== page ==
Page Six " HOPE STAR, HOPE. ARKANSAS Laughs Promisedl All[the Family by Abbot and I 9?Ari Clim #%l \A/ s\ t -ru:.. /•> ^ _ . I' ~~ Fridoy, October 29, 1948 Probably no comedians in Hollywood's history stay in character as much as Bud Abbott and Lou Costello.: The two arc noted around the film capital as having as much fun between scenes as they do while before the cameras. During filming of their latest Universal-International comedy "Abbott .and Costello Meet Frankenstein," which comes Sunday to the Sncngcr Theatre, Bud and Lou kept lhe : entire film unit in near- hysteria with their antics. -And once in a while, their fun- play paid- oft in cash, for several times an..ad lib joke was substituted lor a part of the script. ,For example, the script called lor Costello to sneak around a haunted Castle and suddenly bump into Frankenstein's Monster, portrayed by Glenn Strange. Costello a P, d Strange got together and decided to cto a turnabout just ior laughs. While the camera was turning, Costello bumped into the Monster and stood petrified with Hear. The Monster took one look, raised his arms, and ran screaming from the room. _ Director Charles Barton and Producer Kobert Arthur decided the gag was good enough to keep in the tinishcd product. During the making of "Abbott and Costello Meet Frankenstein," iiua and Lou also arranged gags with Lon Chancy who appears as 'the Wolf Man, Bela Lugosi as Dracula, and Lenore Aubert and Jane Randolph who provide the leminme touch. The Abbotl-Coslello method of provoking laughs isn't an inspiration born with the actors, however Us from hard work. The two have been together lor nearly two decades, during which tune they have stayed up all night plenty ol times figuring out gags for the next day's performance. .Their .ability to take any given situation and evolve a laugh iron, U ?• SCd °, n , , hclr special formula calling on Abbott for the straight acting and Costello for the inno- ,cent-eyed stooging. To Bud .and Lou it's all in the day's work, but they have lo keep Way Opened for New Talks on Berlin By ARTHUR GAVSHON Paris. Oct. 27 /./I',. — The Western powers today gave the neu- trnls on Ihe security council —and a — an open invitation to !I » ", ow P r °Pos"ls for settling the Berlin crisis. That appeared to be the primary meaning of a Brilish-Frenrh-Amer- ican announcement which said the three powers are still ready to accept a settlement which sould be guided by the principles embodied" in the G-nation compromise resolution vetoed by Russia Monday. , The Western power announce- Imcnt was issued after a 70-minute 'mcctinf attended by Secretary of State George C. Marshall. British Foreign Secretary Ernest Bevin and French Foreign Minister Robert Schuman. In a mildly worded and carefully drafted communique, they said Ihey had decided to leave the Berlin issue on the agenda of the United Nations Security Council where they have repeatedly charged the Soviet blockade of Berlin imperils world peace . By deciding to leave the issue in the hands of the security council they tacitly reaffirmed their charges and at. the same time mode it known that they were not ready yet to take the problem to Chinese Copper Coins Worth More as Junk Shanghai, Oct. 2!) —-f/P>—A new one cent copper coin was issued Monday, but quickly disappeared. Petty brokers, known locally as "yellow oxen," bought up the first two days' output and sold it to copper dealers at a 200 per cent profit. The Central Bank of China stopped issuing the coins, effective (yesterday by the 58 member "countries. The meeting of the Western foreign ministers followed a meeting earlier in Ihc day between Marshall and Bevin at which Bevin Mary O'Hara's widely read and loved adventures in the new West comes to a blazing screen climax when "Green Grass of Wyoming," the new Twentieth Century-Fox hit starring Peggy Cummins, Charles Coburn and Kobert Arthur, opens aunday at the Rialto theatre. Photographed in color by Technicolor m the spectacularly scenic mountains of Utah, and at the famed racing oval ot Lancaster, Ohio, the picture combines all the color, romance, realism and action thrills of "My Friend Flicka," "Thunder- In "Green Grass of Wyoming' the wild, fierce stallion, Thunderhead, fulfills his heritage in a suspenseful arid excitement-packed drama that carries along in its -— —^..... ,,,. wmtii ouvui formally notified the secretary of wake the fortunes — romantic If they quit acting funny between scenes, they'd quit actinp lunny before Ihe cameras, and thai Slo^ thG md <* A <^ ™* Band-tailed pigeons are not wary -treSSuV^pWi ing season. state that the five members of the Western European Union had voted yesterday to ask the United States and Canada to join a North Atlan- lic^-defense alliance. These developments came as: 1. Yugoslnvo Deputy Foreign Minister Alaes Bcblcr delivc " three-hour speech in the assembly's f)8-member political committee, attacking the Greek government, the United States and Western policy in general. The committee rejected 45 to 6, with two abstaining, a Polish motion to invite a representative of Greek guerrilla leader Markos Vafiades to participate in U.N. debate on Greece. 2. The administrative and budgetary committee unanimously ap- Pr r °y c ^ <? rccomir >?'idntion that the United States continue paying 39 89 per cent of the U. N.'s estimated $33,489,507 budget for next year The U. S. paid on that basis this year but had asked that is share be reduced to one-third of the total contributions by members in 1949 3. The assembly's sub-committee on arms reductions rejected C to 2, with three abstentions, a Po- isn compromise proposal for tackling the arms problem. Western delegates argued the Polish pro- sal was much like a previously SWINGING,..SINGING...HOMANCING / e STEWART • Juno PREISSER my DORSEY . Phil BRITO otherwise —of the people who love and fear him. With Thunderhead now a hunted raider of the range, the iilm's story sweeps through Ihe savage clangors of the rolling ranch country _ ^,1 with its wild, fighting horses and delivered a I marauding wolf packs, through a scries of thrilling and heart-stirring adventures, lo thu high ex- cilcmenl of the climaclic Slale Fair Harness Race. Through it all runs the tide of human drama and romance in the story of a boy and girl, and of a man whose heartbeat is keyed to the hoof- beat of the racing horses he loves. Young and handsome Robert Arthur, who first attracted at- lenlion as Mona Freeman's sweetheart in "Mother Wore Tights," gets his first big screen break, sharing starring honors with Miss Cummins and Coburn. Preview notices of his performance as Peggy's impulsive suitor acclaim him as a truly important "find." Lloyd Nolan and Geraldine Wall have important roles as Bob's father and mother, while Burl Ives, America's favor- lite troubadour, is Ihe singing ranch foreman in Martin Berkeley's screen play. Director Louis King, Producer Robert Bassler and Cameraman Charles Clarke, the trio that turned' out "Smoky" and "Thunderhead, Son ol Flicka," are said lo have outdone themselves in the filming of "Green Grass of Wyoming." PLUS — "Marshal of Reno STARTS SUNDAY BUD LOU • TheWolfman • Dracula With • Lon Chartey • Bela Lugosi — TODAY — - SATURDAY - Ml WE WRILLS Am AWimiOS Of CHARtCS COBURN STARTS SUNDAY BURL IV£S KOBERT ARTHUR n?»i New Records .May Be Out in 2 Weeks New York, Oct. 28—(/T)— A 10- rnonth-old Petrillo order preventing the bulk of the country's musicians from making new phonograph recordings is about to be junked. As a result, a backlog of hit tunes written since the first of the year will be available to the public on discs for the first time. The new records may be on store shelves within two weeks after the ban is lifted. companies on C. Most of the major and the AFL-Arnerican Fede'ratio ,of Musicians, headed by James J Petrillo. have reached agreement I on major terms on a new five- jyear recording contract, j A couple of hitches remain, how- lever. One of the big four in the industry has not yet approved the agreement. And the proposed contract is subject to review by the Justice Department to make sure il complies with the Taft-IIartley Act. industry circles were confident both obstacles would be cleared within a matter of days. The new agreement. not yet made public, it- understood to pro- Ividc for a continuation of union , royalties would be administered by | an impartial trustee rather than I by the union itself as under the old contract. 11 was the Taft-Hartley law's provision against royalty funds paid directly to a union that led to tin' AKM's halt in record making when tlie old contract expired Dec. "•\. The union had been using lluv funds to hire unemployed musicians to give public concerts. Petrillo insisted any new contract must provide royalties for the benefit of musicians he claimed were thrown out ol" work by use of records in coin machines and 1111 the radio—by what he called "mechanical competition. defeated Soviet resolution. today's Western power meeting on Berlin e.rew out of the veto which Rus.-ian Di.-puty Foreign Ministei Andrei Y. Yishinskv cast Monday to kill Die compromise plan of the six security council members nut directly involved in the Berlin dispute. ^'t'lic plan piono.-.'il that the Hi;; Four powers lift restrictions ini- ji Opens Sunday at Rialto Peggy Cummins and Robert Arthur ride with Charles Coburn in this **ne^r«,m 20th Century-Fox's "Green Grass of Wyoming" Friday, October 29 The Halloween Carnival which was to have been held tonight at the Park Elementary School has been postponed until Saturday ev ening at 7 o'clock because of several conflicts. Saturday, October 30 November 1, 1948 is the final date that a farmer can secure winter cover crop seed by using their soil building allowance as partial pay rent. Anyone securing seeds after this date must pay cash for their seeds. The AAA office will remain open all day Saturday, October 30, for this purpose. Monday, November 1 W.M.S. of the First Baptist church will meet at 2:30 at the church. Circles of the W.S.C.S. of First Methodist church will meet at 2:30 p.m. in the following homes: Circle 1, to bo announced later- Circle 2, Mrs. J. B. Hcsterly Circle 3, Mrs. M. D. Shell; Circle 4 Mrs. Clarke White The circle of the Women of the Presbyterian church U.S. will meet Monday afternoon at 2:30 at the home of Mrs. Gus McCaskill with Mrs. Walter Hirst co-hostess. The Missionary Society of the Presbyterian church will meet Monday afternoon at 2:30 at the home of Mrs. N. N. Daniel. Tuesday, November 2 Wcsleyan Service Guild of the Methodist church will meet at 7:30 p.m. in the home of Mrs. Harl- wcll Grceson with Mrs. S T White Jr. co-hostess. Circle 2 of the Women's Missionary Society of First Baptist church met Monday aflcrnoon at 2:30 in the home of Mrs. Ted Me- Daniel. Lovely fall flowers decorated the rooms. Mrs. Jack Cooper opened the meeting with prayer Mrs. Roy Loomis is circle chairman and conducted the business session. Mrs. Edward Bryson gave an interesting mission study taken from the "Book of Acts." The hostess served a delicious salad course during the social hour to: Mrs. Watson While Jr Mrs. Roy Loomis, Mrs. Jack Cooper, Mrs. Edward Bryson, Mrs Otho Stcphcnson, Mrs. Watson Buchanan, Mrs. Thell Hanning and Mrs. Ben Snell. Mrs. John T. McRae was hostess to circle 3 of the Woman's Missionary Society of First Baptist church at her home Monday afternoon at 2:30. Lovely arrangements of marigolds .and zinnias were used to decorate the McRae home. Mrs. Clifford Johnson offered the opening prayer. The circle chairman Mrs. Sidney Loomis presided over the business session. Mrs. I.eroy Phillips gave an inspiring mission study taken from the 23rd, 24th and 2(ith chapters of the Book of Acts. Coffee and cake were served bv Mrs. McRae to: Mrs. Clifford Johnson, Mrs. Homer Nelson Mrs MeRae Munn, Mrs. Leroy Phj'll lips, Mrs. Sidney Loomis, Mrs. Loyeo Anderson, Mrs. Wilbur Willis. Mrs. Wortham, Mrs. Dorothy MeBrule and Mrs. Brad Bright Mrs. L. L. Buchanan was hostess to Circle 4 of the Woman's Missionary Society of the First Baptist church at her borne on Monday afternoon at 2:30 <\r- ranguments of fall flowers gave a colorful note to the rooms. Mrs. Buchanan opened the niee-t- ing with prayer. She also gave Ihe mission study taken from the Book of Acts. Cake and coffee were served during the social hour. Rev. Harvey M. Redford. pastor of the Hot Springs First Christian church is conducting a Crusade Evangelistic meeting at Uu- Prcs- coll Christian church each nu-ht except Saturday night until November 7. Rev. Redford is ono of Ih<.- outstanding workers in the slate in the Christian Brotherhood. The fcc.rinuii topic for tonight is "The l.u.sl Word." A cordial invitation is extended lo the Hope Fii^t Christian Church ami the general pub- lie to come and have fellowship in this meeting. MIKM.-S Kalhryn Sue Leminei hirt and Jinn- While- entertained Ti,es- tl.'ty allernoon with a parly for ilie pli asuiv of Mi.s.s Virginia Lou llar- lell who left Thmvd-.iy with her paienls. Rev. and Mrs. Van liar- Jvll ID make her home in DeU'itt. The hoiuiri'c- was presented a number of lovely going-awav gifts by guests: Misses Lavinia Garu.ll. Caiol Sue Sudsberiy, Kmily elu-11. Carolyn Prince and the h e s .•:e s. Carl iJalrymp Pivsciitl 1.1 & me Tue.sii;]y e i'iMeiils ol fall dei-uruli- tin- r niale siij)|K-r \'; -o members hu:'U i 't! BEQADCASTIKOi SYSTEM PSABO&Y AW&&& Friday p.m., Oct. 29 5:00 Adventure Parade—M 5:15 Superman—M 5:30 Captain Midnight—M 5:45 Tom Mix—M C:00 Bobcat, Pen Rally 6:15 News, Five Star Final 6:25 Today in Sports 0:30 Henry J. Taylor—M 6:45 Fulton Lewis, Jr.—M 7:00 Great Scenes from Grea' Plays—M 7:30 Bobcat Preview 7:45 Football game: Hope vs. Hot Springs 8:00 Gabriel Heatter—M 8:55 Bill Henry, News—M 10:00 All the News—M 10:15 Miguel Tovaldes Orch.—M 10:30 Henry Jerome's Orch.—MJ p 10:55 Mutual News—M ** 11:00 Sign Off t| Saturday a.m.. Oct. 30 5:57 Sign On' «:00 Hillbilly Hoedown 6:15 Hillbilly Hoedown 6:30 News, First Edition 6:40 Arkansas Plowboys . 6:55 Market Reports 7:00 Melody Boys 7:30 The Devotional Hour 7:45 Musical Clock 7:55 News, Coffee Cup Edition 8:00 Sunrise Serenade 8:45 Ozark Valley Folks—M 9:00 Ozark Valley Folks—M 9:30 Bill Harrington—M 9:45 Blue Borron Presents—M 10:00 Hprmel Girls Corps—M 10:30 Riders of the Purple Sage 11:00 Campus Salute—M 11:30 Trio Time Saturday p.m., Oct. 30 12:00 News, Home Edition 12:10 Market Time 12:.15 Farm Agent 12:30 Polka Interlude 12:35 Farm Fair 12:45 Foo.lball game: Cornell vs. Columbia—M 2:15 Football game: Arkansas vs. Texas A & M 5:00 Take a Number—M 5:30 True or False—M 6:00 News. 5-Stqr Final (3:15 The Week in Sports 6:30 Robert Hurleigh—M 0:45 Mel Allen, Sportscast—M 7:00 Twenty Questions—M 7:30 Leave it to the Girls—M 7:55 Stars on the Horizon 8:00 Gabriel Heatter—M 8:15 Lanny Ross—M 8:30 Meet the Press prize and Mrs. Lena King low. A business meeting, followed. The Tschaikovsky Merry Go- Round Junior Misses Club "met at the Park Elementary School Wednesday afternoon. After refreshments the following officers were elected: President, Margaret Hunter Scott; vice-president, Paralee Nelson; secretary-treasurer, Sue Carolyn Clark; reporter, Janet McCain. Shelba Jean Williams will be hostess to the club at the next meeting. Mr. and have return visit in Hot Oklahoma,-' panied home lor, bel. Mrs. A. •d from PJ. Gordo a two week Springs and Idabel, They wV;re accom- by Mrs. Gordon's sis- Mrs. II. L. Lowdermilk of Ida- Mr. and Mrs. George Haynie have returned to their home in Little Rock after a visit with Mr. and Mrs. Howard Havnie. Mrs. Johnny Nelson Texas is .spending the her brothers, William Stewart. of Dallas. week with and Rov Mrs. Jim Smith of Bryan. Te . has been the gucft of Howard Haynie . Mr. and Mrs. Mr. and Mrs. .1. R. Ucmis have returned from a trip to New York City. Mr. and Mrs. (.'alburn Stewart rnd children ,)o Rene. Betty Lou and BtiMer have ivlurned tu their home in McGehee after a visit with Mr. and Mrs. Howard Haynie Mr ld Simpson of Cini s ihe f.iicM of Mr Heini.s and sons. i>untiell Hospital Notes: Hed: Hubert Whitaker. of; Al:s IJradv llonea. Hos--Mi:-. ,1. 11. Ward. Proscut: iiobl-i-.' Wilson. Pre.scoU; Con Soy He Spent 30-Days Inside a Bar Room San Francisco, Oct. 27 —in'] — Police today closed the run of the epic "thirty days and nights in a bar room." H ended in another bookin" however — the booking of Patrick _ Flemming, 23, recently from Elkms W. Va., on a charge of petly theft. Patrolman John Nyland said that for the past month 'Flemming had been living, undetected, in an attir of the Bond Bar on lower Market street. And propriclor Tom Sullivan declared that only now were events Ihc pasl monlh shaping j n io perspective. Patrolman Nyland Sullivan told him the juke box had been jimmied open six limes. Hardboiled eggs and sandwiches disappeared. Bottles of choice liquor vanished. The football pool funds were rifled Loose change from cigar sales couldn't be found. I Today a customer visited the gent's washroom. It appeared incredible, but good bourbon whisky was leaking from the ceiling. lie called Sullivan who called police. They hollered "whoevcr's up there come down." A trapdoor moved. Nyland said Flemming dropped down and said he was sorry he had knocked over a bottle upstairs. The officer said Flemming made _ point of climbing to the altic a few moments before Ihe bar closed. Then he enjoyed Ihe hospitality of the place, slept until mid-day, dropped down for a shave and a stroll, and returned at night. 8 Ed 10'30 New York Tonight: NBC—Paul LaValle Band: die Cantor; 9:30 Bill Stern; Pastels in Rhythm. CBS—7 Jack Carson 8 Ray Mil land in "of Human Boiufage;" 9:30 Spike Jones Revue. ABC—6:30 Lone Ranger; 7'30 This is FBI. MBS — 7 Boris Karloff in "On Borrowed Time;" 7:30 Leave it to Girls. 1949 Cotton Maid to Be Picked Jan. 5 nual convention of the National Council oC Fanner cooperatives Jan. 3-7. Memphis. Tcnn.. Oct. 2f) — (/P) — The 1949 Maid of Cotton will be named here Jan. 5 in conjunction with a nationwide farmer cooperative rally. The National Cotton Council announced yesterday that the contest will be staged during the an- Relieve miseries direct —without "closing" 9:00 Chicago Theatre of Air—M 10:00 Accent on Youth 10:15 Club Rendezvous 10:30 Eddy Duchin's Orch.—M 10:55 Mutual Reports the News 11:00 Sign Off Top Radio Programs Oct. 29— (/P)— For Delay Can Cause Serious Trouble And May Develop An Infection hnf£ hc Cll ; li ^ kci " ?r, u , do s . omclh i'« about Toe Itch (Athlete's Foot) the bcttci olf you will be. As soon as tiny itching cracks or watery little blisters start to bother you, get a bottle of Nash's KAYO. This produce: developed by over three years of research by Nash Bros. Drug Coml pan.y. i;, one 01 their outstanding contributions to scientific home medication. With each bottle of Nash's Kayo comes a Guarantee Cer- iticate guaranteeing that if you are not satisfied after using iust one-half bottle, return the other hall to your druggist and you will get your money back. All druggists know Nash has stood squarely behind every Nash product for over 25 years. You'll not. find anything better or quicker than Nash's Kayo, so try it at the FIRST sign of dangerous Toe T i ^ ~ 'v,, S!Zfl /m ' obstinate cases containing 4 times as much). John P. Cox Pharmacy —Adv. Saturday Football: ABC 12:45 Notre Dame Navy; MBS 12-45 Cornell Columbia; NBC l'^45 Georgia Tech-Duke; CBS 3:45 Cali- .fornia-Soulhern California. Creomulsion relieves promptly because it goes right to the seat of the trouble to help loosen and expel germ laden phlegm and aid nature to soothe and heal raw, tender, inflamed bronchial mucous membranes. Tell your druggist to sell you a bottle of Creomulsion with the understanding you must like the way it quickly allays the cough or you are to have your money back. forCoughs.ChestColds.Bronchitis Felt Base eum Rubber Asphalt e Brocsdfeit and NeedSetone If you have a FfooF Problem or a Problem Floor ® « SEE or CALL ® © ra 51 OS. WaSnw* Phone 1291 A Product oj General Motors When we tell you that a Pontiac is even better than it looks, we realize that we are making a strong statement about Pontiac quality. Hut here is an automobile so lburoiiy.bh t;ooj that there is no practical limit to its usefulness, if it is given the proper kind of care. Here is a car so gnail that even its second ami third owners pay it the highest compliments. Here is a car io good that its dependability lasts on und on while the miles add months roll i>y. Here is a car io gout/ that owners say they prefer its performance to that of any car they have ever driven. Ami here is a car so K uotl that its price on a used car lot is often tar higher than the price of cars which tost far more svlien new. In short, here is a car j, goo,/ that it would make you very, very happy—on every count! Please remember this when you order your next car I order a Pontiac . . . ,he car that is always .ind always getting belter.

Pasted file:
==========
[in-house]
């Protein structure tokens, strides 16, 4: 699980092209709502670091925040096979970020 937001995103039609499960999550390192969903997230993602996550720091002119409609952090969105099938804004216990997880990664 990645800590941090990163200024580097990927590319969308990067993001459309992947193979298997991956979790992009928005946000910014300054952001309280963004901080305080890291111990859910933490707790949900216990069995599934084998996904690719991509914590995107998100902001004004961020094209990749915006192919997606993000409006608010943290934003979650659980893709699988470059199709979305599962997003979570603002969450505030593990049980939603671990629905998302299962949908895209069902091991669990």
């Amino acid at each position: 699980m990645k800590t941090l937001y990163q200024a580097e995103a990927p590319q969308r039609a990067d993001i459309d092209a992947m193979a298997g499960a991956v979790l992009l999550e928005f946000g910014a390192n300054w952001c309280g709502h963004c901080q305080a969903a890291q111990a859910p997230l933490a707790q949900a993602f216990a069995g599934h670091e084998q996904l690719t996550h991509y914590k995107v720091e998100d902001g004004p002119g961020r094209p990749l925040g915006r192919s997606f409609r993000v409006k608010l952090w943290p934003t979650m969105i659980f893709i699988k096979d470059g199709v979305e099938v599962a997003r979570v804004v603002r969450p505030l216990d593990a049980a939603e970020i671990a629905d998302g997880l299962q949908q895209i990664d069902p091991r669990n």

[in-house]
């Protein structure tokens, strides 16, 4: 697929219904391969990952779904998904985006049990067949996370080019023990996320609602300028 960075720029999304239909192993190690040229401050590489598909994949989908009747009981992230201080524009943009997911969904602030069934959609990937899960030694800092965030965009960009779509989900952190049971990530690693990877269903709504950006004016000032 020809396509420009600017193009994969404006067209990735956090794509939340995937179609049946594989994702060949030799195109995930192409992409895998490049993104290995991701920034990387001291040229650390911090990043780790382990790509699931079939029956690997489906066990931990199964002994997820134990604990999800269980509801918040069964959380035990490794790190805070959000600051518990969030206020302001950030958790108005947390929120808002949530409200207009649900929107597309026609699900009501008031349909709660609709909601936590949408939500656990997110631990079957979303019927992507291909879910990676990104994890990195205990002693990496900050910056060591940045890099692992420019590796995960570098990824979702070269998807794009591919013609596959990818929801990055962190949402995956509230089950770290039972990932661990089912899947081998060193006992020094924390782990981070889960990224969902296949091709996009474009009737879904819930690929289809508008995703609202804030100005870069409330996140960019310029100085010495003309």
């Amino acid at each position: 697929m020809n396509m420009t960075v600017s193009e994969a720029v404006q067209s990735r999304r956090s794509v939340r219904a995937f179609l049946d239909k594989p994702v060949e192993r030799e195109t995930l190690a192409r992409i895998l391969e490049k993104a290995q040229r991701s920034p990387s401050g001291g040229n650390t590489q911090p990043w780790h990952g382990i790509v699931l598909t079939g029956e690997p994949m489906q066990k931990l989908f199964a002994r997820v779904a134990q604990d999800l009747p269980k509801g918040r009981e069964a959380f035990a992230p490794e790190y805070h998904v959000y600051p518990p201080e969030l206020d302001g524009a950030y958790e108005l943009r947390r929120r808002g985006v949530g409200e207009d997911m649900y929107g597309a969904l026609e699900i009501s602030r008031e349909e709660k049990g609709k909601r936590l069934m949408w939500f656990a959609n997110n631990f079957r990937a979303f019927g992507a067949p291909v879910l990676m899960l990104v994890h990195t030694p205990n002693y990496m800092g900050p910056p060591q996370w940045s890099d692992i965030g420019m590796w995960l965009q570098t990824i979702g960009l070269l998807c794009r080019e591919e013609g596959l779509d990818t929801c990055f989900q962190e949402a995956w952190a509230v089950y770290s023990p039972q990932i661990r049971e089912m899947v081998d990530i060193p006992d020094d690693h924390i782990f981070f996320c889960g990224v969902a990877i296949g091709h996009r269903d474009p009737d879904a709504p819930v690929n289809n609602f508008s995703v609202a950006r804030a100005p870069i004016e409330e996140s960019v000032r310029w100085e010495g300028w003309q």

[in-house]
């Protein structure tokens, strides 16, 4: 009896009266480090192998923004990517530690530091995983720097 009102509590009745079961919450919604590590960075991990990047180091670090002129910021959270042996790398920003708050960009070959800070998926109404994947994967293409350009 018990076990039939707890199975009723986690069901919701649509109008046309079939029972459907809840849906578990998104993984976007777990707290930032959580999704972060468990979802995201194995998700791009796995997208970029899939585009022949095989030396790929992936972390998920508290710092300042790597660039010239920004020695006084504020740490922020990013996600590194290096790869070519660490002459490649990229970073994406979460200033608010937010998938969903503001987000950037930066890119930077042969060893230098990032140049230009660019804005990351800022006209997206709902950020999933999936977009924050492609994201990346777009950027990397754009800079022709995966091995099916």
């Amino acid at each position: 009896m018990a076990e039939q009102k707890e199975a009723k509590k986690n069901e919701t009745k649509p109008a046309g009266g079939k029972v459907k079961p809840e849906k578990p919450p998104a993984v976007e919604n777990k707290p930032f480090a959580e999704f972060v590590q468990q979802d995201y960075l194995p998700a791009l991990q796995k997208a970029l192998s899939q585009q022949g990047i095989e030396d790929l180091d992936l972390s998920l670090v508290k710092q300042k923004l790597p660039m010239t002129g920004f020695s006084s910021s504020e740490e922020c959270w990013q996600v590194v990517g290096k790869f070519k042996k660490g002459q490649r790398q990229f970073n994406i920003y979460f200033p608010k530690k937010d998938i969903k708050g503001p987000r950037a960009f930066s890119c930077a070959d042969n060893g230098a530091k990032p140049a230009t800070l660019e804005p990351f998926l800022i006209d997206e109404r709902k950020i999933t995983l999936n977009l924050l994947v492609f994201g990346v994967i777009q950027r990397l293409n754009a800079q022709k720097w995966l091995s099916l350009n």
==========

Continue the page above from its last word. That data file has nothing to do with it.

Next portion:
Get access to Newspapers.com

  • The largest online newspaper archive
  • 12,000+ newspapers from the 1700s–2000s
  • Millions of additional pages added every month

Try it free